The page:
Visible-Light Image of the Cone Nebula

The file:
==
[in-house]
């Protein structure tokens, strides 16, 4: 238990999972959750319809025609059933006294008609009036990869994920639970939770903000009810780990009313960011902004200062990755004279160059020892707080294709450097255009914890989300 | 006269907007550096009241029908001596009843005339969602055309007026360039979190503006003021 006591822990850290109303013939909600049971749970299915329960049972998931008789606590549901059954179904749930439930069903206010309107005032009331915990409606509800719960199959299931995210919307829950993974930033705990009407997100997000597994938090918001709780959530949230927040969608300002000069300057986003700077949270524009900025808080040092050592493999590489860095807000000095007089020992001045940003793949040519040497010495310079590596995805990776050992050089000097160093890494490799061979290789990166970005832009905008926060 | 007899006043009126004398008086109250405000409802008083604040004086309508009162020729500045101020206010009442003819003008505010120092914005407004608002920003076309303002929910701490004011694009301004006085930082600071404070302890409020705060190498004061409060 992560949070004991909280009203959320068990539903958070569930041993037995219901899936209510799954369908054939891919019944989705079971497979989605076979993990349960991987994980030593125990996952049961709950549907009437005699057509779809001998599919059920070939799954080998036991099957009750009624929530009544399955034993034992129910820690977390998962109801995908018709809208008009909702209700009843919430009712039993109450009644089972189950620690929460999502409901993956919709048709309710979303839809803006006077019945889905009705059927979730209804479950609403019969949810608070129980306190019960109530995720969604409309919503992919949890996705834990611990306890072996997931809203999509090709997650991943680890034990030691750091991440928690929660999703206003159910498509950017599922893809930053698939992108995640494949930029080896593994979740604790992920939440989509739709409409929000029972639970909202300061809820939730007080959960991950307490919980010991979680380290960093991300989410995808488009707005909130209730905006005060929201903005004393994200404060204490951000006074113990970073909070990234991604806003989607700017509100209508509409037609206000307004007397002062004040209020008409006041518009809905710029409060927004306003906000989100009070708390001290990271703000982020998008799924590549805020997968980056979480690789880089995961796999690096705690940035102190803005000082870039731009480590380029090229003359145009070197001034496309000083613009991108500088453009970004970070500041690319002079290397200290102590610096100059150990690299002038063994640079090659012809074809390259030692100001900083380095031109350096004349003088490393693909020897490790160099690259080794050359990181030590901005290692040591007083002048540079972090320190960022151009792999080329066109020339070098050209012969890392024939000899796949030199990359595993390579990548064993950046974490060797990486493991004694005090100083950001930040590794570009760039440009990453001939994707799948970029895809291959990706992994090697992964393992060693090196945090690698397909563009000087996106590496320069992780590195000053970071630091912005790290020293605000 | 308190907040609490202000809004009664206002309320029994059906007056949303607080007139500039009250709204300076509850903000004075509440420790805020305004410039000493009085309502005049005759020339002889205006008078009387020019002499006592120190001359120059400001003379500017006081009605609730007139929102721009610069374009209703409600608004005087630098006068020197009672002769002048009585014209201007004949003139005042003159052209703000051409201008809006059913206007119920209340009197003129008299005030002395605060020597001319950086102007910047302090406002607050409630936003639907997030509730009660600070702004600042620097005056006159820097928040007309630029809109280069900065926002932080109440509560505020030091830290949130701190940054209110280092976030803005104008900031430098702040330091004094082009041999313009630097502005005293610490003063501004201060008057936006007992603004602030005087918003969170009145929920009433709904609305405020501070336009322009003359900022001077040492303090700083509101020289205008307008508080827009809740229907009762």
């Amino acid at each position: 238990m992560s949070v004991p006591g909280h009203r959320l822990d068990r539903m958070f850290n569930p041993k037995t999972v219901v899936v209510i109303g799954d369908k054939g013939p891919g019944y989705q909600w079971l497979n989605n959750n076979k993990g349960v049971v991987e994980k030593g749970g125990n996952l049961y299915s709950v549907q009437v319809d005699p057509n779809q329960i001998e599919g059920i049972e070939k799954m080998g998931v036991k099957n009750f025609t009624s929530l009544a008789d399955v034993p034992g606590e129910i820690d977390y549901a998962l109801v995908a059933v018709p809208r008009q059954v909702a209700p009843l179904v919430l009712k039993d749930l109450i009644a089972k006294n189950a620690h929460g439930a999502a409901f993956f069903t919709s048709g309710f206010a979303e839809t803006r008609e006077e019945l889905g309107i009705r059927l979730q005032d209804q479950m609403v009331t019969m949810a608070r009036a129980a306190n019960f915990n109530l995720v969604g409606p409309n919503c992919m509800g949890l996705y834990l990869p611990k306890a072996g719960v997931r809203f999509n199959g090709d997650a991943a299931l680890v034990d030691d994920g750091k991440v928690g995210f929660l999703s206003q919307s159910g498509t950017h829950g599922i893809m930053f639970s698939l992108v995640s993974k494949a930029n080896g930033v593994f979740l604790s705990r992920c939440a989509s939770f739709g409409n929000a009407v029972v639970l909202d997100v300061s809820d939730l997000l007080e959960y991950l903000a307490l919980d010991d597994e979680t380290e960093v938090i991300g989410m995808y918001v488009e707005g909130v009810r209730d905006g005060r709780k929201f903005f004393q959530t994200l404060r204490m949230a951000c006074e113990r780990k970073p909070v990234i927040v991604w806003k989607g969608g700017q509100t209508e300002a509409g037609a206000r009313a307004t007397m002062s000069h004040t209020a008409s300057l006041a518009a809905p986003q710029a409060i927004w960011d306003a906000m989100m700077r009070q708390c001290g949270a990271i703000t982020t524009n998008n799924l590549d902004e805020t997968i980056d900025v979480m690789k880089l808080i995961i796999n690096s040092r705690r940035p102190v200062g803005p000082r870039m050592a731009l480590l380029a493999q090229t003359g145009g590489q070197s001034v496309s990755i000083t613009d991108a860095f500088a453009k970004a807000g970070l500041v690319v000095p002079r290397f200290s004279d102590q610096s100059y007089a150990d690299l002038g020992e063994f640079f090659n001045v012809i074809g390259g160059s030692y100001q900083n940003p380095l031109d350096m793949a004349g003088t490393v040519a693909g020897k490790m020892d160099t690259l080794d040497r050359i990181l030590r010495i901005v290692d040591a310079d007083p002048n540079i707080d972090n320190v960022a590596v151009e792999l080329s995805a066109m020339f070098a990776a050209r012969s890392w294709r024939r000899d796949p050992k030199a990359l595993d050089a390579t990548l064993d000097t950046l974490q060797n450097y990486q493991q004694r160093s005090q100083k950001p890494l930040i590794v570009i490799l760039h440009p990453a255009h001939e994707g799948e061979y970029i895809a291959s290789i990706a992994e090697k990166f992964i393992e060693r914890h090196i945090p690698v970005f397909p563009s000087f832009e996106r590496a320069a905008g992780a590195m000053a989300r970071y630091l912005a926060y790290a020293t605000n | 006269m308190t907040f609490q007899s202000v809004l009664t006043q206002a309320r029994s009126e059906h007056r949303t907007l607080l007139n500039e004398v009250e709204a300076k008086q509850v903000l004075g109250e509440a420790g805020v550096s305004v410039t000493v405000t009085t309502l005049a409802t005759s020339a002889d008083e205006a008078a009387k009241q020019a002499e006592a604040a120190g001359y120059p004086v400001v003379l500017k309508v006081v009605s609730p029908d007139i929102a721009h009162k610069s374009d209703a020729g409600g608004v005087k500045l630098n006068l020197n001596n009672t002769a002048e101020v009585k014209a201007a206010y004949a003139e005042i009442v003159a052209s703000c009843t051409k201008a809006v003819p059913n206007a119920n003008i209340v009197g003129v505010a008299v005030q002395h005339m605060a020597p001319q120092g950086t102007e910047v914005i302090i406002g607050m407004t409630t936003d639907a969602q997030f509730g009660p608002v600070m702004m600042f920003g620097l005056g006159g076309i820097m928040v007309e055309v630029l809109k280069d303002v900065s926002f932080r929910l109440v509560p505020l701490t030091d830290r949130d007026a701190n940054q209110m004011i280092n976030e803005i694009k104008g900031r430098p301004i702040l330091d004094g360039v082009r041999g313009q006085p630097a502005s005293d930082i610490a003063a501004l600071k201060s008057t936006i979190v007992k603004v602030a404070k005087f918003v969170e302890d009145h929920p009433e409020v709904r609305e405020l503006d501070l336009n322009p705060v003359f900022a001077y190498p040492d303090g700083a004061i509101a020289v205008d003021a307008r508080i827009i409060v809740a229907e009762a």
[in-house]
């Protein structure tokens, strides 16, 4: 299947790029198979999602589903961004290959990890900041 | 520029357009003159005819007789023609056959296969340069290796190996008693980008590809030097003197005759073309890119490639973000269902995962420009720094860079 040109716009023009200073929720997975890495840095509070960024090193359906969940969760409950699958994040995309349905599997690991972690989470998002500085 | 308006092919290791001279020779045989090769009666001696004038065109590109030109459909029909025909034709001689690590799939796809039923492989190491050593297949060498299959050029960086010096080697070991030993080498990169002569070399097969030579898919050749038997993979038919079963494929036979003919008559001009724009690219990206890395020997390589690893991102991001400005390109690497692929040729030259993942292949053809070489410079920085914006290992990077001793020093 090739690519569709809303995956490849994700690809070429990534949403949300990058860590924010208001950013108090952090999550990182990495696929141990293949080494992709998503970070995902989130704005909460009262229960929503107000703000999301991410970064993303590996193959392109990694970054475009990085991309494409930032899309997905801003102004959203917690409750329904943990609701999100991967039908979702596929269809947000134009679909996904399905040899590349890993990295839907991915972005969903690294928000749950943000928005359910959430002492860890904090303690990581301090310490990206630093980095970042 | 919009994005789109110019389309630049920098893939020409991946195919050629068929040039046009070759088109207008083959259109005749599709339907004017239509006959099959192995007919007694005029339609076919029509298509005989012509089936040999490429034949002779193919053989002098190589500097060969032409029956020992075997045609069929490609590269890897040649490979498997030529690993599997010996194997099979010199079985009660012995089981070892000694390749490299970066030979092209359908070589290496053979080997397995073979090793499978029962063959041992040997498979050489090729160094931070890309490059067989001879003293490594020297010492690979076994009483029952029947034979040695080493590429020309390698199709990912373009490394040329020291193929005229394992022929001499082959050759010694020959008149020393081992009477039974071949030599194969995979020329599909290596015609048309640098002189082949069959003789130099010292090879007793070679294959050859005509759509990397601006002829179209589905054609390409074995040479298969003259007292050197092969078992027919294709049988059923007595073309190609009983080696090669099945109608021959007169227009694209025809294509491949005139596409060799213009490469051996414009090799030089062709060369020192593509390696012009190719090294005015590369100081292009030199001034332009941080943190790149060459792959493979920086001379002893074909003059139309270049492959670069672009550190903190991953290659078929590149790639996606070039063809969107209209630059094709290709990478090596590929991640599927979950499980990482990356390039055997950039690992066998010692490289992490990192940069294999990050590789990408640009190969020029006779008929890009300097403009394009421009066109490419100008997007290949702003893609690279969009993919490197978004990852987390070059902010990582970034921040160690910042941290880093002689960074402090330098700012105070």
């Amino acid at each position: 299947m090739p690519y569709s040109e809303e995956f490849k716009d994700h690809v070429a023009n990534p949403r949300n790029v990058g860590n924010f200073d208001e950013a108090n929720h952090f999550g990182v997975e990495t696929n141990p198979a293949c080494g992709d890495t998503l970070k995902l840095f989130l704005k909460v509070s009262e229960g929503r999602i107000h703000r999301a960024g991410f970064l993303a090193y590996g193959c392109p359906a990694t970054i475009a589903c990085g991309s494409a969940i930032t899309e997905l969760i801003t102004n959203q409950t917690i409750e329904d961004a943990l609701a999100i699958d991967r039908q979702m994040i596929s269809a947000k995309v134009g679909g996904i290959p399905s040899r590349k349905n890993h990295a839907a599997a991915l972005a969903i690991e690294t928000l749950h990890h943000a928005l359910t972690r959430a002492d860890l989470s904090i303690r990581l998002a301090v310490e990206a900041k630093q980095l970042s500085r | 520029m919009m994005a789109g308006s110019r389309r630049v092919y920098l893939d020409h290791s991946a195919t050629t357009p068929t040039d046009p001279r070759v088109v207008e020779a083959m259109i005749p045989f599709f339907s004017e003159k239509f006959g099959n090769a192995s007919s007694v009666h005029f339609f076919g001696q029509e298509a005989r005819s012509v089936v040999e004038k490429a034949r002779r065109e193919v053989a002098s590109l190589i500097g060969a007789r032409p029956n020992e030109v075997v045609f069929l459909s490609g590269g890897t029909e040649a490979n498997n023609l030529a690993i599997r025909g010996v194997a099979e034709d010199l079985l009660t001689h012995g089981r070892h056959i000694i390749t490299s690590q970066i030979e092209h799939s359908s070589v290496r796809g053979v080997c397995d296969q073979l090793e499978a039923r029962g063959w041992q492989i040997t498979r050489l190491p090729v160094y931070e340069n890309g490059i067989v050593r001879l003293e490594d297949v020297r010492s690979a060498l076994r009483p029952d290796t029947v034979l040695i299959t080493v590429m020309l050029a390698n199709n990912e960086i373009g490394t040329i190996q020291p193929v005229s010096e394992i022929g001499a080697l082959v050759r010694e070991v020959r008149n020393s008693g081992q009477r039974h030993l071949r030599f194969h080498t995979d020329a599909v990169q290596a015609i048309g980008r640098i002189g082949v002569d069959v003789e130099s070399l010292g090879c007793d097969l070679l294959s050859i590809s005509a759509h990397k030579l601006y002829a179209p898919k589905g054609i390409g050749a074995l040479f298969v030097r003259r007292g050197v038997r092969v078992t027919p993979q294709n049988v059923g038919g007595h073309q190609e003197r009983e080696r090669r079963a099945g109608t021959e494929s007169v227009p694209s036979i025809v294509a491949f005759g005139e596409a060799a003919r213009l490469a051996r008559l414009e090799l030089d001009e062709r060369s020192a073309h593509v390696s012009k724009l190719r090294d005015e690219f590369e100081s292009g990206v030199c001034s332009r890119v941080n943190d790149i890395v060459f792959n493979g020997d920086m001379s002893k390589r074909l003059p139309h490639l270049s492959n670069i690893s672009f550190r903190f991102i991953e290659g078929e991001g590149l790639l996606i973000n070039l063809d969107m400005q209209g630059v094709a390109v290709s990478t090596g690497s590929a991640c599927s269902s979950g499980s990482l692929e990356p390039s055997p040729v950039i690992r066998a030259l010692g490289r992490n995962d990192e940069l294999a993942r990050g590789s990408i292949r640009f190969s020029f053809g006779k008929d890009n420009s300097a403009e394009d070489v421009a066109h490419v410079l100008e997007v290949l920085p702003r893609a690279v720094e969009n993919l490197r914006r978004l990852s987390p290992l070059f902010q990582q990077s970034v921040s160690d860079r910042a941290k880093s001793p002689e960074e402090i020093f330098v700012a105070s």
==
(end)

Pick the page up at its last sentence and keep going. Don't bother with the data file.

After more than three years of inactivity, the Near Infrared Camera and Multi-Object Spectrometer (NICMOS) has reopened its "near-infrared eyes" on the universe, snapping several breathtaking views, from the craggy interior of a star-forming cloud to a revealing look at the heart of an edge-on galaxy. Peering into our stellar backyard, NICMOS peeled back the outer layers of the Cone Nebula [above, left] to see the underlying dusty "bedrock" in this stellar "pillar of creation." The camera's penetrating vision also sliced through the edge-on dusty disk of a galaxy, NGC 4013 [above, center], like our Milky Way to peer all the way into the galaxy's core. Astronomers were surprised to see what appears to be an edge-on ring of stars, 720 light-years across, encircling the nucleus. Though such star-rings are not uncommon in barred spiral galaxies, only NICMOS has the resolution to see the ring buried deep inside an edge-on galaxy. The camera then peered far across the universe to witness a galactic car wreck between four galaxies, which is creating a torrent of new stars. The colliding system of galaxies, called IRAS 19297-0406 [above, right], glows fiercely in infrared light because the flocks of new stars are generating a large amount of dust.
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